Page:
Risk

zgrose

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Where you do draw the line at risk? Specifically, in a standard ASL moment, if your opponent needs an X DR to succeed, what value of X do you start to question the value of your move.

For me, 6 is a probably go for it and 5 is a for sure.

Obviously some ASL moments have more weight than others, so this is a query against the aggregate.
 

King Billy

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Where there is a chance of a result, take the shot. 2 + 2 is worth a shot.....
 

Martin Mayers

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Depends how you want to play the game.

If you want to look at long term successful outcomes then you should Intensive Fire every single opportunity you can for example. Because, ultimately, over the long term, the results will be beneficial. Bit like Texas Hold Em. If you play AA, KK, KA, QA, JA, 10A, hard every time you get them and those are the only hole cards you ever play, then over a significant length of time you should win.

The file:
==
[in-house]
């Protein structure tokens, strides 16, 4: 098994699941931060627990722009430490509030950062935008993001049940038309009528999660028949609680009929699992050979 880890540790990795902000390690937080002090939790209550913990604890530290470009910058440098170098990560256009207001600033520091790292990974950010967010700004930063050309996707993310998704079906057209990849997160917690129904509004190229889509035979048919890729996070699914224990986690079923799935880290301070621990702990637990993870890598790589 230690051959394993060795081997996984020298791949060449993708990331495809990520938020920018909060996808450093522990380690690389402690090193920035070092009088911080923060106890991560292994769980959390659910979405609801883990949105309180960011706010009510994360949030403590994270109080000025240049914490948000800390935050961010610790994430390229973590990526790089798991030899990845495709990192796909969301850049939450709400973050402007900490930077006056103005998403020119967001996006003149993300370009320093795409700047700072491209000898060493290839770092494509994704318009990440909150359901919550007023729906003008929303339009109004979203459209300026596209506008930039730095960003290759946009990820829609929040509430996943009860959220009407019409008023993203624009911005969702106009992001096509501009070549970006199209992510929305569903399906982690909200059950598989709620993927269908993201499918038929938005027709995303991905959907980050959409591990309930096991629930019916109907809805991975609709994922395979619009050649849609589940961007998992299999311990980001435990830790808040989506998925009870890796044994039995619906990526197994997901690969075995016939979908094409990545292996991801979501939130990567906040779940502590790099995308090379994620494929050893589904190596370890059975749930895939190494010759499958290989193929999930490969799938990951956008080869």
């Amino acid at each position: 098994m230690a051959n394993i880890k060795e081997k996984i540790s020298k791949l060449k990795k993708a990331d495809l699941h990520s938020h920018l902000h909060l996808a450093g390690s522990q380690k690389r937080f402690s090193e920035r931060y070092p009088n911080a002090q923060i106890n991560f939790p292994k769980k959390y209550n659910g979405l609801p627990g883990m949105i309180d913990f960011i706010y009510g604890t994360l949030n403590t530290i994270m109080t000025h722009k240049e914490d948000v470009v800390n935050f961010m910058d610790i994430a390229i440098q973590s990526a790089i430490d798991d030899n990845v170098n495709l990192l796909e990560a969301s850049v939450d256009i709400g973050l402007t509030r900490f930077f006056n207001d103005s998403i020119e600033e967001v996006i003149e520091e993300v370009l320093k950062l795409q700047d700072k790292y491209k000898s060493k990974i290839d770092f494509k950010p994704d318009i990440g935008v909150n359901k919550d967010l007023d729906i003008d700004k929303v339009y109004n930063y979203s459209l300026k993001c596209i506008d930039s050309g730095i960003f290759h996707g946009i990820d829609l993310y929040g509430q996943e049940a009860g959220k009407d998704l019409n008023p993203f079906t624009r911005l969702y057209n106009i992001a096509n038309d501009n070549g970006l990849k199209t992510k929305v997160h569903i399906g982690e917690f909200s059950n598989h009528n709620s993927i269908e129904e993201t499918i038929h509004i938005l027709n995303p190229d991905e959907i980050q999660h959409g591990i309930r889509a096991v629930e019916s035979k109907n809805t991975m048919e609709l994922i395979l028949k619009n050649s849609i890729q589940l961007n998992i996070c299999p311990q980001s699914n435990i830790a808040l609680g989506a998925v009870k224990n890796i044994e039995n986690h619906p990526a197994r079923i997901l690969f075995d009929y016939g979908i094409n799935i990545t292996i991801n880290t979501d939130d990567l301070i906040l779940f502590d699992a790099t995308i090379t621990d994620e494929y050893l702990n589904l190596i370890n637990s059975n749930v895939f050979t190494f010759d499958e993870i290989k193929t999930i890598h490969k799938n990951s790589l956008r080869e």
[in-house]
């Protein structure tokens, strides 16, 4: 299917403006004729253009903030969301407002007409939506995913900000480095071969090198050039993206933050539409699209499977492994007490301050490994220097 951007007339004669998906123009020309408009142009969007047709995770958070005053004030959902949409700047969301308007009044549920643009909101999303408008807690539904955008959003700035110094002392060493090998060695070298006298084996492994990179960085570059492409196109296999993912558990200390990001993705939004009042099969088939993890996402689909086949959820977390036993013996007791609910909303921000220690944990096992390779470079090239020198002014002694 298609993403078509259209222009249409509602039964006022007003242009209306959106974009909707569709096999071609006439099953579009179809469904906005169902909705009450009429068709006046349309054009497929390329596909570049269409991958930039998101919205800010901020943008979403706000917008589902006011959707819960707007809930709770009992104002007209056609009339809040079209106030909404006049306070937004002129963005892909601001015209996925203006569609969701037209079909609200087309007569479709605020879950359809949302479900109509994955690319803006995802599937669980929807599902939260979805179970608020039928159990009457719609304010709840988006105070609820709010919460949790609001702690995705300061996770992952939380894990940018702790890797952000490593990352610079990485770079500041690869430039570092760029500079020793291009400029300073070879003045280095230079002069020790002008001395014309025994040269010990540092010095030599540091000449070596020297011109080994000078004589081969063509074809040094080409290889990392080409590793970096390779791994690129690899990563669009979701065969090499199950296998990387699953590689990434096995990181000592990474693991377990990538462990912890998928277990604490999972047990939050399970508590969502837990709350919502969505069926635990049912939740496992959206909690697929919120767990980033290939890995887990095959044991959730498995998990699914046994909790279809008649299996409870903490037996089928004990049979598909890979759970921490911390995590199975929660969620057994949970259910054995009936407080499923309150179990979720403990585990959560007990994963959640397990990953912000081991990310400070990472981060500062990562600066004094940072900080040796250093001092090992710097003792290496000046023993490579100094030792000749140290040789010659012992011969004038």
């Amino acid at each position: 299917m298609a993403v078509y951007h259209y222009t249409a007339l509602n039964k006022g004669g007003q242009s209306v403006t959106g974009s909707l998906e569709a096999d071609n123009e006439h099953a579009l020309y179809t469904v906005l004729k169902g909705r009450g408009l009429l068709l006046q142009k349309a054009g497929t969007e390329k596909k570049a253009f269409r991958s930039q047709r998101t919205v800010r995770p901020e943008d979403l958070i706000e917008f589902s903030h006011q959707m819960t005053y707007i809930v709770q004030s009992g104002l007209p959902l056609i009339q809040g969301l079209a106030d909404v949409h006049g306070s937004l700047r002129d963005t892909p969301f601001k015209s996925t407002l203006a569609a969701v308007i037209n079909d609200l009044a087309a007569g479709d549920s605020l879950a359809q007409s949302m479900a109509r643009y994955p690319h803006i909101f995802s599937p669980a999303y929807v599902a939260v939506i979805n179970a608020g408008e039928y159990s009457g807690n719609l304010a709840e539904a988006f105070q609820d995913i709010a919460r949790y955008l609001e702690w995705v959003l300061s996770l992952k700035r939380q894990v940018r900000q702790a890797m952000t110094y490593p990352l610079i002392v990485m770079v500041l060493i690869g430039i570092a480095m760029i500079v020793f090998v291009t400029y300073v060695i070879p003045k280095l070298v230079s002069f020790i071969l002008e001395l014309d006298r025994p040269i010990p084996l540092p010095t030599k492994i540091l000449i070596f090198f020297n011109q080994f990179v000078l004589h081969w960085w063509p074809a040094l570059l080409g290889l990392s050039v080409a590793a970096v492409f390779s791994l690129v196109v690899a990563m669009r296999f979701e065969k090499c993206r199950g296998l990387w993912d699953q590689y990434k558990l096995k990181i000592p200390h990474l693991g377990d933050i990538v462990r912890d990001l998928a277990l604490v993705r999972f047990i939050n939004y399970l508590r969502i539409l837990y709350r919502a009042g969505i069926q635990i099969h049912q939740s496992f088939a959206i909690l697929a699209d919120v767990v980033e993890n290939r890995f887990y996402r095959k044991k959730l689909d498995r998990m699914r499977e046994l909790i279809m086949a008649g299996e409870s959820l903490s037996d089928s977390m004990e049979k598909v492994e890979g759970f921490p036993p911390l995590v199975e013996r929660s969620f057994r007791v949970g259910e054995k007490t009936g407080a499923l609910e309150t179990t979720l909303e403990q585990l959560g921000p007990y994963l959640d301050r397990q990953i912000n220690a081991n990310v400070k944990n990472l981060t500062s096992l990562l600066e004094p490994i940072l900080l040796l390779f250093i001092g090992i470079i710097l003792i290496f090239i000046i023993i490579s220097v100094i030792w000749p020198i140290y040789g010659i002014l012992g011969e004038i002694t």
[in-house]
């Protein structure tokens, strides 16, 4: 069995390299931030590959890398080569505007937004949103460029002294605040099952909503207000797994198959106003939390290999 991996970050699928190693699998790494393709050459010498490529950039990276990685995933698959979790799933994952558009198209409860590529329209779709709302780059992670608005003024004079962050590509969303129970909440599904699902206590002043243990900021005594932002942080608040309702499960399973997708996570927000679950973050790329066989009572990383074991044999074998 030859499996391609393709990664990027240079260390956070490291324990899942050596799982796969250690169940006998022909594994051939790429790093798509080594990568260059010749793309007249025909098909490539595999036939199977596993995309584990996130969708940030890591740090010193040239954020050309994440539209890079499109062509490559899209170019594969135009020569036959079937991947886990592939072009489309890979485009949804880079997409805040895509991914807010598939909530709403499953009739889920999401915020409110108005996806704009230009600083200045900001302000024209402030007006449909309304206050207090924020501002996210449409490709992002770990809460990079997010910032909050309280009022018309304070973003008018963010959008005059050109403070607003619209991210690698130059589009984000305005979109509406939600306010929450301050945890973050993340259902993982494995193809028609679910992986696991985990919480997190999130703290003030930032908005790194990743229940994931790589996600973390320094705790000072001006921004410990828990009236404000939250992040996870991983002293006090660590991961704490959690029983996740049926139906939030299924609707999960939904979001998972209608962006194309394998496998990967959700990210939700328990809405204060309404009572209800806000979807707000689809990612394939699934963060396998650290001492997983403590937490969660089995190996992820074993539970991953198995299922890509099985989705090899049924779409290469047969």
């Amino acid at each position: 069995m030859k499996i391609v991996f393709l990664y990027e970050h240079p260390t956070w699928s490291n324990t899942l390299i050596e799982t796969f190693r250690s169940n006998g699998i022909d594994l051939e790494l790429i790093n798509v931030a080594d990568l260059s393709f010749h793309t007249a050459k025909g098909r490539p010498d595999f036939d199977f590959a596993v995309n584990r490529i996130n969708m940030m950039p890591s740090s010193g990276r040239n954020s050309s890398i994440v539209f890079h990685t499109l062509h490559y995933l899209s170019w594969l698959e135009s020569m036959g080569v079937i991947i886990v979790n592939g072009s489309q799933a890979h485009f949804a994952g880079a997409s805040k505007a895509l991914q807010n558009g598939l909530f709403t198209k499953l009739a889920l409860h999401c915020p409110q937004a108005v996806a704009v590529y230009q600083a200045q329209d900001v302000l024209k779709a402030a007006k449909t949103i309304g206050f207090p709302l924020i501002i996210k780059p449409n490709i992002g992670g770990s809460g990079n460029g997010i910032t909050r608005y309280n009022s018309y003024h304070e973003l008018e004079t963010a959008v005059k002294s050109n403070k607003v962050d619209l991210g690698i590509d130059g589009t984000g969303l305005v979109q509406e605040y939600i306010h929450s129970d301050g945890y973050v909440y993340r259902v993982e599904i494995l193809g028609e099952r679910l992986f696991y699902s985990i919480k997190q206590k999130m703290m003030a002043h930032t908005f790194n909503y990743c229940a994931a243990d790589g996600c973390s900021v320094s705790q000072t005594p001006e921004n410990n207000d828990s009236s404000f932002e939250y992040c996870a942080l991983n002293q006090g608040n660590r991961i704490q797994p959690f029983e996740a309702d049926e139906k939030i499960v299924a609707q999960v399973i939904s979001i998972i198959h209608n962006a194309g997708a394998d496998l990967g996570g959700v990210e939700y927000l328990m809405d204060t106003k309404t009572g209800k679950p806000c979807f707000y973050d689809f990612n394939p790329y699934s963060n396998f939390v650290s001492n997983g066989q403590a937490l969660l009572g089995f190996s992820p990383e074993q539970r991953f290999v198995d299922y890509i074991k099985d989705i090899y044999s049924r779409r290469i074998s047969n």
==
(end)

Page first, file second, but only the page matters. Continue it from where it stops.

Craig Benn

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Depends if your opponent is using weighted dice or not:cool::p.....but really the risk you take has to be related to the reward. It's usually worth a -2 shot to get into a position to eliminate for failure to rout - but not if the consequence of you breaking is surrendering for instanice. For AFV's I am getting more convinced that you don't take any risks if it means the other guy gets the first shot.
 

Mr Incredible

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it is a matter of risk v reward

If it's a matter of driving into the rear of that King Tiger with a Sherman with a pissy 75 you might take that 7TH they might need to hit, you might not if they have their MA pointing at you and need an 11TH.

If that's your last Sherman you might only want to risk a final 4TH.
 

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My basic rule of thumb is a 4 or less. But that can vary widely depending upon if I am ahead or behind. -- jim
 

zgrose